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(Reference retrieved automatically from Web of Science through information on FAPESP grant and its corresponding number as mentioned in the publication by the authors.)

Skin corrosion test: a comparison between reconstructed human epidermis and full thickness skin models

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Catarino, Carolina Motter [1, 2] ; Pedrosa, Tatiana do Nascimento [2] ; Pennacchi, Paula Comune [2] ; de Assis, Silvia Romano [2] ; Gimenes, Fabricia [3] ; Lopes Consolaro, Marcia Edilaine [3] ; de Moraes Barros, Silvia Berlanga [2] ; Maria-Engler, Silvya Stuchi [2]
Total Authors: 8
[1] Rensselaer Polytech Inst, Ctr Biotechnol & Interdisciplinary Studies, Dept Chem & Biol Engineer, 110, 8th St, Troy, NY 12180 - USA
[2] Univ Sao Paulo, Sch Pharmaceut Sci, Clin & Toxicol Anal Dept, Av Prof Lineu Prestes 580, Bloco 17, BR-05508000 Sao Paulo, SP - Brazil
[3] Univ Estadual Maringa, Dept Clin Anal & Biomed, Ave Colombo 5790, BR-87020900 Maringa, Parana - Brazil
Total Affiliations: 3
Document type: Journal article
Web of Science Citations: 1

Currently, there is a strong global trend towards the development of in vitro models to replace the use of animals in safety evaluation tests. Reconstructed Human Epidermis (RHE) models have been employed as an alternative method to animal testing of skin corrosion and irritation potential of chemical compounds. However, the consequences of an absence of the dermal compartment in these models should be considered since the cross-talk between fibroblasts and keratinocytes is fundamental for promoting proper epidermal stratification, homeostasis, inflammatory response and wound healing. In this study, we compare in-house developed models of Reconstructed Human Epidermis (i.e. USP-RHE) and full thickness skin (i.e. USP-FTS) regarding their response when submitted to skin corrosion assays, based on Guideline 431 (OECD). The results show that both models correctly classified the four substances tested (2-phenylethyl bromide, benzylacetone, lactic acid, octanoic acid) as corrosive or non-corrosive, Furthermore, we have demonstrated higher cell viability of the USP-FTS model compared to the USP-RHE model, a sign of its improved barrier function, following the exposure to the substances test on the corrosion assay. This emphasizes the importance of employing in vitro models that are more physiologically relevant and that better mimic the in vivo situation for the toxicological screening of substances. (AU)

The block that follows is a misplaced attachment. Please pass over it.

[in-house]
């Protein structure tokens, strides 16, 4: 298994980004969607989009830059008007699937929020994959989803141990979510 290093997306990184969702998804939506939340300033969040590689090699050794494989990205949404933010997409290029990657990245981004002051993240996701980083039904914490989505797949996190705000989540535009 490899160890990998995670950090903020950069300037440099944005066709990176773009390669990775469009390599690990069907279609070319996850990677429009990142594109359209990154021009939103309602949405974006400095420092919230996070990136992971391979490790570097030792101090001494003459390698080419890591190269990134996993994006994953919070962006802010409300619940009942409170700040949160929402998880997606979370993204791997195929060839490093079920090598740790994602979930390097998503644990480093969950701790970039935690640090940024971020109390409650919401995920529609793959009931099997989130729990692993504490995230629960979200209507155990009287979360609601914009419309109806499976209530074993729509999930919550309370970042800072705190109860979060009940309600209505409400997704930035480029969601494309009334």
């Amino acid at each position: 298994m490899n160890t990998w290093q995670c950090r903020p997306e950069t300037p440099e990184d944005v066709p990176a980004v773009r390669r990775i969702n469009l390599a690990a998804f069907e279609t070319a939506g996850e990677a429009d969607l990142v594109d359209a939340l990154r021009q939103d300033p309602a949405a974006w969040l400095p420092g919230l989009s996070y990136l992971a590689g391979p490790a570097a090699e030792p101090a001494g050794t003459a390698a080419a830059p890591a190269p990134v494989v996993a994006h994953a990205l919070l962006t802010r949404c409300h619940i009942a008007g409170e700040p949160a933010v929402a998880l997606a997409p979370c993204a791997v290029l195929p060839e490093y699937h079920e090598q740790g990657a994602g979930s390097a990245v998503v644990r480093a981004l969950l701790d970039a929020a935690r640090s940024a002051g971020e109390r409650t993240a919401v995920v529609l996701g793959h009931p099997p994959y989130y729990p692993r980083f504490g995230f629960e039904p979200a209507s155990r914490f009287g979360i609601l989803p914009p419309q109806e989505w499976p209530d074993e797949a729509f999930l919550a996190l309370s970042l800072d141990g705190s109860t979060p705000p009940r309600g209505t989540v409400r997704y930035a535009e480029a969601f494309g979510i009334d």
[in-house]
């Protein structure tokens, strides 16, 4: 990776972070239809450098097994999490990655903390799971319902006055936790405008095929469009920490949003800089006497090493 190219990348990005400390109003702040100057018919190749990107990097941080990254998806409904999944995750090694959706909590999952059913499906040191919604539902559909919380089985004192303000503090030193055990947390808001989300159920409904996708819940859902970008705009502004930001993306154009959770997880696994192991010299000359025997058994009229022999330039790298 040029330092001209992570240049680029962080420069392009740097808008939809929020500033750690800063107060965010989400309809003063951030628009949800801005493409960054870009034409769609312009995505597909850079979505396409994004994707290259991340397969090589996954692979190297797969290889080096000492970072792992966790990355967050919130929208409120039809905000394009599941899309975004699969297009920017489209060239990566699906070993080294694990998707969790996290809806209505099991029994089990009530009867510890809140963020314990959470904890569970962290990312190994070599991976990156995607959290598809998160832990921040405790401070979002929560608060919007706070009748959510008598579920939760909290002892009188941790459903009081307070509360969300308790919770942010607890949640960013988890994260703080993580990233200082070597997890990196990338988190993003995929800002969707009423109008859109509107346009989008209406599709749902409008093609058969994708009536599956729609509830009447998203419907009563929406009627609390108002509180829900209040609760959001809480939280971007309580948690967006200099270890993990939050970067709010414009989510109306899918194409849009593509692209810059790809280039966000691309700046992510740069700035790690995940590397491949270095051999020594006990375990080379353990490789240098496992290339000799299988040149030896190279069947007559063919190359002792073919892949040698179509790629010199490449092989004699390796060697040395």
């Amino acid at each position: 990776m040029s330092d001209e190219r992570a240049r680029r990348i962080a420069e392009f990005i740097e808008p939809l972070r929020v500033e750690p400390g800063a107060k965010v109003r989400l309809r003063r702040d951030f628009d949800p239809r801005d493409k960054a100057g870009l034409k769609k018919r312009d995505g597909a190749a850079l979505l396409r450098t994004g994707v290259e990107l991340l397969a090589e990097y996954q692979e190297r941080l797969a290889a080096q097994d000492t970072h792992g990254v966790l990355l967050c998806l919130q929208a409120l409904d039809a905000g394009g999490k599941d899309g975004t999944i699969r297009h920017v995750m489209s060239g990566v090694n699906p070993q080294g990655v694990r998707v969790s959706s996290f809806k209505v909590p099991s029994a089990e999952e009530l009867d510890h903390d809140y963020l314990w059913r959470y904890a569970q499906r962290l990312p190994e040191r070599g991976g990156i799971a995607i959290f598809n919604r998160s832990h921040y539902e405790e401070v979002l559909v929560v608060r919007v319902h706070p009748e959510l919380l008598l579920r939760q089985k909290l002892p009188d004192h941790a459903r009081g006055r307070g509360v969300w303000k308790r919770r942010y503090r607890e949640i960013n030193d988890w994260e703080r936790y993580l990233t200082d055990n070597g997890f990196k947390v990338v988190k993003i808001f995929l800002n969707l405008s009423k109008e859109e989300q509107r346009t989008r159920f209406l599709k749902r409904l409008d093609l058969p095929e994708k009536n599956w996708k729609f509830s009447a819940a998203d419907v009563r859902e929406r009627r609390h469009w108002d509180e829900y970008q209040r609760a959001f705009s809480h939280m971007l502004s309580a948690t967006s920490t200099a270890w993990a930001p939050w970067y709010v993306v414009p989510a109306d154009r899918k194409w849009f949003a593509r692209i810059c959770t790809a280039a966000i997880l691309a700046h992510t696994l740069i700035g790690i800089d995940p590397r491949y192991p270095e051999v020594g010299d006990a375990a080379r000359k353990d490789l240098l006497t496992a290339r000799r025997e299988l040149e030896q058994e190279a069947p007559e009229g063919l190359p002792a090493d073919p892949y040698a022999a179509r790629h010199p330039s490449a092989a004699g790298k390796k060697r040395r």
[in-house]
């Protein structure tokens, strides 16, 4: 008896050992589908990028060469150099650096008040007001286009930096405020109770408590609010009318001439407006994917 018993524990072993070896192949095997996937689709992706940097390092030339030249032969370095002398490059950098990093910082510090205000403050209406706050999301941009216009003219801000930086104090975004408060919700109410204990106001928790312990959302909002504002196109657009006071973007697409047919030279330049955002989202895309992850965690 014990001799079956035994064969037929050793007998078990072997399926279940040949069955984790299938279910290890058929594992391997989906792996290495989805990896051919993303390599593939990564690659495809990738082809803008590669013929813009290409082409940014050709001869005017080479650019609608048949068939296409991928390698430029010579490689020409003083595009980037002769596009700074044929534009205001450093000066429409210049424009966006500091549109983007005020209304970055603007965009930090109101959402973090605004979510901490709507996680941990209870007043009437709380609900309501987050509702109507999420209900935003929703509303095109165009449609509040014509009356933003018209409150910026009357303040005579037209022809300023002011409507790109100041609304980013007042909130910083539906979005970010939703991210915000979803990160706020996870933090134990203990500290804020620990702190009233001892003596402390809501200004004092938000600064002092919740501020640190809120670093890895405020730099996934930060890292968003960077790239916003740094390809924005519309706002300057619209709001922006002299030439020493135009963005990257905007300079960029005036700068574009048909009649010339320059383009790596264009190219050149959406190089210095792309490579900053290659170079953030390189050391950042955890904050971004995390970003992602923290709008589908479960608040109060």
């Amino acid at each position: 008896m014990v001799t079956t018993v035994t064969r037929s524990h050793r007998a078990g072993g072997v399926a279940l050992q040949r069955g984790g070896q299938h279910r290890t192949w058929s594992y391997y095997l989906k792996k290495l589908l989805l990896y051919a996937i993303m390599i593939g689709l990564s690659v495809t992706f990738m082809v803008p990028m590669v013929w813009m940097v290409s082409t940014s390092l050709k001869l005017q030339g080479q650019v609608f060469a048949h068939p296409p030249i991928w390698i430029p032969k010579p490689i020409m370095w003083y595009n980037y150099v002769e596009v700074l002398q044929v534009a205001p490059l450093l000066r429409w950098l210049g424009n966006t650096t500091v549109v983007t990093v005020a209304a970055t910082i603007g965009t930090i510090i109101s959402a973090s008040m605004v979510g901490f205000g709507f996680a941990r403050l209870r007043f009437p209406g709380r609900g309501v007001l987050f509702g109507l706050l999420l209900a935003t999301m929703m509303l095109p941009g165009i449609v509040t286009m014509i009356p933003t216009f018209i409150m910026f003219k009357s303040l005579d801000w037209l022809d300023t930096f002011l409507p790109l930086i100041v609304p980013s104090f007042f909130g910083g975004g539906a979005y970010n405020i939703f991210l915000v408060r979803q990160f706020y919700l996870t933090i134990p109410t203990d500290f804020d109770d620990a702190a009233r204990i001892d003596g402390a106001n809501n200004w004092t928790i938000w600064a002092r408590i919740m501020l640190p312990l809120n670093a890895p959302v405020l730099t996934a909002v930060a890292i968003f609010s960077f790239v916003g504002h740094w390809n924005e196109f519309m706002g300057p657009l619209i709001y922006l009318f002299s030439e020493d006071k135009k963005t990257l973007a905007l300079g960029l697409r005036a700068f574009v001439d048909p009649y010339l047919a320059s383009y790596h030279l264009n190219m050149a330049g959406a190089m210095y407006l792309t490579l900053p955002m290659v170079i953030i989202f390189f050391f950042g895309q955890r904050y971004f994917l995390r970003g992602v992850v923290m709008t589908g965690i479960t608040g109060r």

FAPESP's process: 11/07441-7 - Development of an artificial skin platform for risk assessment
Grantee:Silvya Stuchi Maria-Engler
Support type: Regular Research Grants
FAPESP's process: 11/22812-1 - Development of artificial skin containing glycated dermal equivalent mimicking “The pathophysiology OF skin aging ánd diabetes
Grantee:Paula Comune Pennacchi
Support type: Scholarships in Brazil - Doctorate
FAPESP's process: 11/14327-6 - Development of artificial skin containing glycated dermal equivalent in the assessment of efficacy and toxicity of compound anti-glycation
Grantee:Silvya Stuchi Maria-Engler
Support type: Regular Research Grants
FAPESP's process: 13/00735-0 - Development epidermis equivalent ón new biopolymeric membrane
Grantee:Carolina Motter Catarino
Support type: Scholarships in Brazil - Master
FAPESP's process: 13/12682-9 - Immunosuppressive effects of UV radiation in immunocompetent epidermal equivalent
Grantee:Tatiana Do Nascimento Pedrosa
Support type: Scholarships in Brazil - Doctorate